New communication professor Stewart fights male stigmas


Ignite Sheboygan

Chase Lindgren, Staff Reporter

This semester has brought a new member to Lakeland’s communication team: Assistant Professor of Communication Nathan Stewart, whose experience with loss set him on a mission to end male stigmas.

“Like many that spend the years getting a degree and going into higher education, I want to make a difference in the world,” Stewart said. “I felt like Lakeland University is a place with the flexibility and support to truly make a difference.”

On Oct. 16, Stewart spoke at Ignite Sheboygan, a public speaking event. To grab his audience’s attention, Stewart brought up binge watching as a way of recovery for his family, but he used that example more for its relatability than its content. The main message in his speech was that people need to address the stigma that contributes to 70 to 75 percent of people who commit suicide being male.

During the month of February 2013, Stewart’s beloved uncle took his own life. “There were none of the noticeable, common issues some associate with suicide,” Stewart said. “No money problems, no relationship issues, no illness, at least that we were aware of.” This left Stewart wondering why.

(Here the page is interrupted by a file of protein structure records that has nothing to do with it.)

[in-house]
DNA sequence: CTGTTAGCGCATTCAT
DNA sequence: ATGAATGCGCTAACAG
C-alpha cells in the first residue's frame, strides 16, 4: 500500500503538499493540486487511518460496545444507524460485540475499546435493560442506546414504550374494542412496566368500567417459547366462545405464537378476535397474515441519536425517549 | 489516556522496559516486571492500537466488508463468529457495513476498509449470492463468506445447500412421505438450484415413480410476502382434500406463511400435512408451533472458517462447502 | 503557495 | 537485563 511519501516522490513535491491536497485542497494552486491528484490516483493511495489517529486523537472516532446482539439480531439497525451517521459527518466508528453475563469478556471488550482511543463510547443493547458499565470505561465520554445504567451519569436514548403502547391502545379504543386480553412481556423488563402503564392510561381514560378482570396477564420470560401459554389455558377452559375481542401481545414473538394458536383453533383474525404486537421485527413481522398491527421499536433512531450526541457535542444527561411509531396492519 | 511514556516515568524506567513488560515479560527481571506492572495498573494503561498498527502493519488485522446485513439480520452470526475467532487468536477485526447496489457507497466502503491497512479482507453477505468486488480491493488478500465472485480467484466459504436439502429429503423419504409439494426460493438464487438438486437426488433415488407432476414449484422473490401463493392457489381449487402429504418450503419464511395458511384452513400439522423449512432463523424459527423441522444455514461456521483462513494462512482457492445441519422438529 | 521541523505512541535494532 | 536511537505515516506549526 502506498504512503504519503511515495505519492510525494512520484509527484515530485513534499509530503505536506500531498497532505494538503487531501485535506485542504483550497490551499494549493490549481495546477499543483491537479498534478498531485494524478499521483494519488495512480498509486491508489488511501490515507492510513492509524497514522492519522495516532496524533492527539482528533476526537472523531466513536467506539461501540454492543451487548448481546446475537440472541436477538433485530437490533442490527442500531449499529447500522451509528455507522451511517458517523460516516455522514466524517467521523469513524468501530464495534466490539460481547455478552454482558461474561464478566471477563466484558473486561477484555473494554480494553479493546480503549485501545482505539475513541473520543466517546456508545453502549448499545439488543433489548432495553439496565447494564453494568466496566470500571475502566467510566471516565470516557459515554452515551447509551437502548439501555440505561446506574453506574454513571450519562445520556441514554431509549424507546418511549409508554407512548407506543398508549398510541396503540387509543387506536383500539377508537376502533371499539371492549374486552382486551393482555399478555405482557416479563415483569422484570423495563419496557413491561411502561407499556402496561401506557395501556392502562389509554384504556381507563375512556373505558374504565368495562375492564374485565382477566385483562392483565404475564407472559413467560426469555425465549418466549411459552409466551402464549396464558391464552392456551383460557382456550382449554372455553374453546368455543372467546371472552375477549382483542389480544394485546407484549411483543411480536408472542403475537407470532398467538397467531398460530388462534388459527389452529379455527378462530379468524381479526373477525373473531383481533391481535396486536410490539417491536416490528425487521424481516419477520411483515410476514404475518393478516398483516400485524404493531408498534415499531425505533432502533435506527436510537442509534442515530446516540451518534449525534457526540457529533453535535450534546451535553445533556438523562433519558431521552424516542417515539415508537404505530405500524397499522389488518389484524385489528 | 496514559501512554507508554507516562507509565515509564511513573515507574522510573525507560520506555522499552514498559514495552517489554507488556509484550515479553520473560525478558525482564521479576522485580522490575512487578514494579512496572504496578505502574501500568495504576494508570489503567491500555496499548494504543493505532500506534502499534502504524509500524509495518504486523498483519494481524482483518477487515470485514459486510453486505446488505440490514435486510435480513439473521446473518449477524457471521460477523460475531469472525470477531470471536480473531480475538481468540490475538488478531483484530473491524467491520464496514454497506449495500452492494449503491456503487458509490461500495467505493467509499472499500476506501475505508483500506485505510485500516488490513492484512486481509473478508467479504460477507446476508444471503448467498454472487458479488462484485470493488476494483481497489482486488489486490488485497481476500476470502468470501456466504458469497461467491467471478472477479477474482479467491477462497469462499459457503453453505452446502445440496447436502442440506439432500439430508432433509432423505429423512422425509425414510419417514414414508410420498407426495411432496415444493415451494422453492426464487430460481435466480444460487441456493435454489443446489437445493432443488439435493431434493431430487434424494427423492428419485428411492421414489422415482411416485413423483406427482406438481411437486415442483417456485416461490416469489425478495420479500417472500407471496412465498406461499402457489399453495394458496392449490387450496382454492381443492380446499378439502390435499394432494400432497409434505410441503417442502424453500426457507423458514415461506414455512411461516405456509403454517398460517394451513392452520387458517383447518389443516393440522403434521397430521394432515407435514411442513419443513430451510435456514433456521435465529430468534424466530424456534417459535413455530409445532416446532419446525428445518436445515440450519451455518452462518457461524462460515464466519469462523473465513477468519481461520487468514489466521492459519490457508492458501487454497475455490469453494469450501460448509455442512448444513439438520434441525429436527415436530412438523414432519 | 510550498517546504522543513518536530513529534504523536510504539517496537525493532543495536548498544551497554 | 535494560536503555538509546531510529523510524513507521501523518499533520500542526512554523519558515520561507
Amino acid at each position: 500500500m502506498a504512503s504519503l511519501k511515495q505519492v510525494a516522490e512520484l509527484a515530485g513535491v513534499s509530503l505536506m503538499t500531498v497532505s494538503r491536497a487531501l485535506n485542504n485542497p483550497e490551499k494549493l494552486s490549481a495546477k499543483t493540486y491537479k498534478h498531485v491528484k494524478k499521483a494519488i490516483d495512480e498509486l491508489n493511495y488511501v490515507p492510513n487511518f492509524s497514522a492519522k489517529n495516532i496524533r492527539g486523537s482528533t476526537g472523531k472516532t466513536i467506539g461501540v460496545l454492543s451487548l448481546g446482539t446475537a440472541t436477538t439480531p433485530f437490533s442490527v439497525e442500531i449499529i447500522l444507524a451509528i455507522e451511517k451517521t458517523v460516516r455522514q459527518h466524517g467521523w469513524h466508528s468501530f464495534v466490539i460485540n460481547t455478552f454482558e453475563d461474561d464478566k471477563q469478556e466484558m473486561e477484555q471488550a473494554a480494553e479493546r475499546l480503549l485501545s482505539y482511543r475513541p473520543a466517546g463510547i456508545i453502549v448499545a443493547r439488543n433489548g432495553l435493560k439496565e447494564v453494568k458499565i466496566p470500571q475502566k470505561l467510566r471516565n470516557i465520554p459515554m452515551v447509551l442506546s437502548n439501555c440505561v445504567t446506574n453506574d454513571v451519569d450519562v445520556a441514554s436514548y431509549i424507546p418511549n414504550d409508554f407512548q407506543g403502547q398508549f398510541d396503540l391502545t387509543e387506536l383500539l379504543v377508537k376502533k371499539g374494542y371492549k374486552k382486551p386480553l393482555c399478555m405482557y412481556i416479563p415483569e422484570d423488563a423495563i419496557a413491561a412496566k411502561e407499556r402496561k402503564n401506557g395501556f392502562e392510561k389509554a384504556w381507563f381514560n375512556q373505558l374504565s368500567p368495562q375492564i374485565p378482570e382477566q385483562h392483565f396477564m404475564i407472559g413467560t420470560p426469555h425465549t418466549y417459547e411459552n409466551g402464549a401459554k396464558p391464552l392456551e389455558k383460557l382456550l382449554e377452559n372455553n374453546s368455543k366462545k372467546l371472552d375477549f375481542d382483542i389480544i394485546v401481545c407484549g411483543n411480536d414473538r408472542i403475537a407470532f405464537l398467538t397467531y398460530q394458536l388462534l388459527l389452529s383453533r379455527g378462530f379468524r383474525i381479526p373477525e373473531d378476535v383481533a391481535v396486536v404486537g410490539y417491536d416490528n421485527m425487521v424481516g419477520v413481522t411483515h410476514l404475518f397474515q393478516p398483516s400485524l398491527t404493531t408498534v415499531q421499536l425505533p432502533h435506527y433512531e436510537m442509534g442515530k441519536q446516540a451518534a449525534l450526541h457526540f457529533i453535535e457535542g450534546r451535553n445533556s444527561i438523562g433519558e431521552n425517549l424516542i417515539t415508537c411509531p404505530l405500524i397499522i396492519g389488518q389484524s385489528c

After some digging around, Stewart heard a relative mention that his uncle had been complaining of a rotting smell coming from a drain in his basement. When searching the basement yielded no results, Stewart remembered a term from an HBO show that he had binge watched. Phantosmia, which can result in smelling strange, unreal smells, is associated with suicide. This brought a sense of closure to Stewart’s grieving family, even if it had not been validated.

The fact that Stewart and his relatives were unaware of anything being wrong with his uncle just days before his death showed Stewart that there was a broader problem. Stewart believes that men are conditioned to refrain from showing their emotions by society.

Stewart stressed that in our current society, there are not enough opportunities for people to talk about distressing emotions and experiences. “The goal needs to be preventing people from getting to a point of crisis,” he said. “Appropriate forms of communication are the best ways to accomplish this.”

Stewart wants communication to prevent further “out of the blue” deaths. “What I truly hope for is that by hearing my message, by working to make spaces where people can talk, they can help someone else have a chance at their ‘happily ever after.’”